Most business leaders do not attain a leadership position overnight. They climb through the ranks until, once their development as a leader is ostensibly complete, they receive the title they aspired to for years. That title does not ensure superior leadership. In spite of their executive status, some leaders alienate themselves from employees by engaging in the following tactics:
Strategic Noncompliance – Strategic noncompliance is an antiseptic term for the word “lying,” as it essentially amounts to agreeing to take an action that will not be taken. Sometimes, strategic noncompliance is used as a white lie: a manager promises something to a department or an individual in order to keep the peace and have a project move forward. However it is used, the result is the same: company morale suffers.
Information Manipulation– By the time they retire, most leaders have seen thousands of custom reports. How they shared the information in those reports can influence their legacy. Although the information in high-level reports seldom reaches workers in its purest form, there is a difference between manipulating information and simply withholding some of it for professional reasons. Ethical leaders choose the latter option.
Purposeful Intimidation– Leaders quickly discover that intimidation is an easy way to get what they want, whether from individuals or departments. Sometimes, the intimidation is direct, such as the threat to fire someone for a contrived reason; other times, it is veiled, such as the threat to downsize a department based on the recommendations of business consultants. Although leaders cannot afford to be softies, intimidation is a poor approach to problem solving, and should be addressed with leadership development.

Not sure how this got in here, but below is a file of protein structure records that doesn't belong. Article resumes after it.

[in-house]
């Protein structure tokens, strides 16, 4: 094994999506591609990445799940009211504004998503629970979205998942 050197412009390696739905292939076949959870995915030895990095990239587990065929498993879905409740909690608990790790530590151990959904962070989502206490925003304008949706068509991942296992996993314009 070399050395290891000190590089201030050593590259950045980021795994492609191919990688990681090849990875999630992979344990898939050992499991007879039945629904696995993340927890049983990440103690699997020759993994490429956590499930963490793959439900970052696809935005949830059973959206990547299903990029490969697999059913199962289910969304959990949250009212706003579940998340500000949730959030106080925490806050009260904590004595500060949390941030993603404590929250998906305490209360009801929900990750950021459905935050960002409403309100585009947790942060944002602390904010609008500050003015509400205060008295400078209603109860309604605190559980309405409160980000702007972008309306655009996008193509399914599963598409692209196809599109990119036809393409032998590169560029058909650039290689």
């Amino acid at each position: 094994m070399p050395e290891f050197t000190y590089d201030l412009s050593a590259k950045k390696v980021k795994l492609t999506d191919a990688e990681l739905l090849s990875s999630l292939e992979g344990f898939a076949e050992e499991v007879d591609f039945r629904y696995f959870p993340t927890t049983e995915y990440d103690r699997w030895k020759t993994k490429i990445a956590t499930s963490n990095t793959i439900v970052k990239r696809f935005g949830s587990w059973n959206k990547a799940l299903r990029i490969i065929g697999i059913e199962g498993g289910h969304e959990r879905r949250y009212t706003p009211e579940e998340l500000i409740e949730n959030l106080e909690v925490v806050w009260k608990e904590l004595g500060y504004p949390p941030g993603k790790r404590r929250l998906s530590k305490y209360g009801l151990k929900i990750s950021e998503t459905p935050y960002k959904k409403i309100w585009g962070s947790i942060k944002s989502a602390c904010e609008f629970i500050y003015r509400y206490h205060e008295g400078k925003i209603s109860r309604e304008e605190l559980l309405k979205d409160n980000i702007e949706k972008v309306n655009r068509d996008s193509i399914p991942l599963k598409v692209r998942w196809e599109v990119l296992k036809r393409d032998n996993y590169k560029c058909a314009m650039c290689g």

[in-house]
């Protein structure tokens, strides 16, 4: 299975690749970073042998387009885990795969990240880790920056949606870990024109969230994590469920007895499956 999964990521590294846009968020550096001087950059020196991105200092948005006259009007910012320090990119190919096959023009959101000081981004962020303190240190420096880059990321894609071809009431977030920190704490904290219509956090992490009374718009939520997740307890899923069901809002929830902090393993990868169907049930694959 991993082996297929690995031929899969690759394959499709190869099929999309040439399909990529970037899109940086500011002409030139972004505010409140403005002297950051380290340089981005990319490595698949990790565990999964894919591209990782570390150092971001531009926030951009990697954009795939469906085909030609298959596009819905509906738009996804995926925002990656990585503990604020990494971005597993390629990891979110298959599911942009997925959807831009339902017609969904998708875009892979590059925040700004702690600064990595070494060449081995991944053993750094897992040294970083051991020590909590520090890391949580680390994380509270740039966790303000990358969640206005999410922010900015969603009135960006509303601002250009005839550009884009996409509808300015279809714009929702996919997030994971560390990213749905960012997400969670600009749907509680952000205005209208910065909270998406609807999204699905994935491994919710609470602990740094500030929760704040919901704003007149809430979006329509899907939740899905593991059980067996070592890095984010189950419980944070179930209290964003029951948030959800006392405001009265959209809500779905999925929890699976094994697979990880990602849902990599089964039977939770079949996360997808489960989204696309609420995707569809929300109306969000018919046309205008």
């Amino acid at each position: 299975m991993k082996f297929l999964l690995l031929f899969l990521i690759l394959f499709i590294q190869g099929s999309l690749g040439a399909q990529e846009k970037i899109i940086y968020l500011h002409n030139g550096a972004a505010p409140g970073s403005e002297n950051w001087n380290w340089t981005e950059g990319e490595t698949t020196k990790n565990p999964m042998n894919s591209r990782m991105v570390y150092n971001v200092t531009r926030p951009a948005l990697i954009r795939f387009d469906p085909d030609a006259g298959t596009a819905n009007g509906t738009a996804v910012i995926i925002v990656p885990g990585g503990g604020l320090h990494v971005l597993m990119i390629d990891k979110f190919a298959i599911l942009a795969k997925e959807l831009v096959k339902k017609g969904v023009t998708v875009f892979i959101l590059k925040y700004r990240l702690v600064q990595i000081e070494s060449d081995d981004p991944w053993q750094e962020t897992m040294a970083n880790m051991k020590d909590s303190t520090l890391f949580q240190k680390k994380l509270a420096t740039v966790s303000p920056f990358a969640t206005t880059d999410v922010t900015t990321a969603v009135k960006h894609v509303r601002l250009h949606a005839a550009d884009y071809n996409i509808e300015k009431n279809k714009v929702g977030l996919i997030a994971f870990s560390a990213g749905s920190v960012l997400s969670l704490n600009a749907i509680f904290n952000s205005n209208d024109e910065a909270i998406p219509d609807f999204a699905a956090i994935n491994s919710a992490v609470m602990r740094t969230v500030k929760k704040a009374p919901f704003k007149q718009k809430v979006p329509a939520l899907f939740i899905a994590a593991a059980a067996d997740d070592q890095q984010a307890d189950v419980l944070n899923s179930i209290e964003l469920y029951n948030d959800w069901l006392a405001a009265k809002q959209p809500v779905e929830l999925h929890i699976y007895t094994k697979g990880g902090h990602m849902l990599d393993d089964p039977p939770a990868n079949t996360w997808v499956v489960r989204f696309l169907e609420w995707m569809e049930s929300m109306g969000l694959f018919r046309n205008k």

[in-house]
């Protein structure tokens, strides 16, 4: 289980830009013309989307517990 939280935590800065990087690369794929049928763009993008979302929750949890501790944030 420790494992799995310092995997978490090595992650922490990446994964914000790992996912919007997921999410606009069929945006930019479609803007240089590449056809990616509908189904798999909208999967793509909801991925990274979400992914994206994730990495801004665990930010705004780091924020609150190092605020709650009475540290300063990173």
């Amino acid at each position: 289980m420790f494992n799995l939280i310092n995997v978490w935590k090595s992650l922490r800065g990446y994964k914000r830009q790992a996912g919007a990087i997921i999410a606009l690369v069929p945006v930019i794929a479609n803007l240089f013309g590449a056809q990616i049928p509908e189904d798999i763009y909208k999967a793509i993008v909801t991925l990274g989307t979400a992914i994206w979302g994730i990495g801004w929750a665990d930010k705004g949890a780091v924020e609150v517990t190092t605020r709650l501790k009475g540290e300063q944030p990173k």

Filibustering– Instead of using intimidation to get what they want, some leaders exact their will by filibustering, incessantly talking until the opposition surrenders out of frustration or sheer hunger. In the political arena, filibustering is used when the parties to an issue are inherently locked on opposite sides. At a company, where parties should be on the same side, filibustering one’s colleagues is perhaps the worst strategy for achieving something that everyone should agree on.
Blame Shifting– Some leaders want the benefits of being a decision maker, but not the accountability it brings – a scenario that can lead to blame shifting. In addition to the blame shifter not addressing a problem, those who are unfairly blamed for it often behave indignantly, and shift the problem yet again. If there were ever an example of what not to do to solve a problem effectively, blame shifting is it.
As welcoming as it can look from the outside, being a company leader is a difficult job. To be a successful leader – not just a successful executive – one must be humble, insightful, and willing take the right actions in the face of adversity. Leadership training can help leaders acquire these traits and avoid the tactics mentioned above. For information on receiving leadership training, contacting business consultants that specialize in leadership development is the best option.